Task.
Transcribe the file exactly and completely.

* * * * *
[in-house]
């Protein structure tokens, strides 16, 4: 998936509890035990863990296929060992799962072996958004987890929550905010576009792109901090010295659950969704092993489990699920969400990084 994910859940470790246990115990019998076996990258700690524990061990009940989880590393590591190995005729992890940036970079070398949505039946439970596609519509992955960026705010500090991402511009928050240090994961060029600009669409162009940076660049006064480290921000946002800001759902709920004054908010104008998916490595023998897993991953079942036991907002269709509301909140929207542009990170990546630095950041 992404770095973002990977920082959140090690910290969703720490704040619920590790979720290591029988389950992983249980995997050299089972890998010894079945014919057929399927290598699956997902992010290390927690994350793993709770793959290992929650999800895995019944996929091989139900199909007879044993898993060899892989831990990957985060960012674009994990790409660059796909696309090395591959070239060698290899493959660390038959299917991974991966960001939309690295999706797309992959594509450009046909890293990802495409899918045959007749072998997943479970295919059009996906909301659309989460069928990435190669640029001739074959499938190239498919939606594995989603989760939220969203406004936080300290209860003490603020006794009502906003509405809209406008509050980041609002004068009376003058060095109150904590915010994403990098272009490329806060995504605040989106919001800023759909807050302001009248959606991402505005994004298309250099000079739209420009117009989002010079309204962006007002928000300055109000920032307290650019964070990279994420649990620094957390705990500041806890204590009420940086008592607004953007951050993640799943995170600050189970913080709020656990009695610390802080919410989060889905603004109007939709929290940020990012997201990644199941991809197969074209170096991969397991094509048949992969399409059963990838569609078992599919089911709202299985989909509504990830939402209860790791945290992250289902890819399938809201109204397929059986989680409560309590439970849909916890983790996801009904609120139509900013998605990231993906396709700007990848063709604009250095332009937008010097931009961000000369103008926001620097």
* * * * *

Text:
[in-house]
């Protein structure tokens, strides 16, 4: 998936509890035990863990296929060992799962072996958004987890929550905010576009792109901090010295659950969704092993489990699920969400990084 994910859940470790246990115990019998076996990258700690524990061990009940989880590393590591190995005729992890940036970079070398949505039946439970596609519509992955960026705010500090991402511009928050240090994961060029600009669409162009940076660049006064480290921000946002800001759902709920004054908010104008998916490595023998897993991953079942036991907002269709509301909140929207542009990170990546630095950041 992404770095973002990977920082959140090690910290969703720490704040619920590790979720290591029988389950992983249980995997050299089972890998010894079945014919057929399927290598699956997902992010290390927690994350793993709770793959290992929650999800895995019944996929091989139900199909007879044993898993060899892989831990990957985060960012674009994990790409660059796909696309090395591959070239060698290899493959660390038959299917991974991966960001939309690295999706797309992959594509450009046909890293990802495409899918045959007749072998997943479970295919059009996906909301659309989460069928990435190669640029001739074959499938190239498919939606594995989603989760939220969203406004936080300290209860003490603020006794009502906003509405809209406008509050980041609002004068009376003058060095109150904590915010994403990098272009490329806060995504605040989106919001800023759909807050302001009248959606991402505005994004298309250099000079739209420009117009989002010079309204962006007002928000300055109000920032307290650019964070990279994420649990620094957390705990500041806890204590009420940086008592607004953007951050993640799943995170600050189970913080709020656990009695610390802080919410989060889905603004109007939709929290940020990012997201990644199941991809197969074209170096991969397991094509048949992969399409059963990838569609078992599919089911709202299985989909509504990830939402209860790791945290992250289902890819399938809201109204397929059986989680409560309590439970849909916890983790996801009904609120139509900013998605990231993906396709700007990848063709604009250095332009937008010097931009961000000369103008926001620097």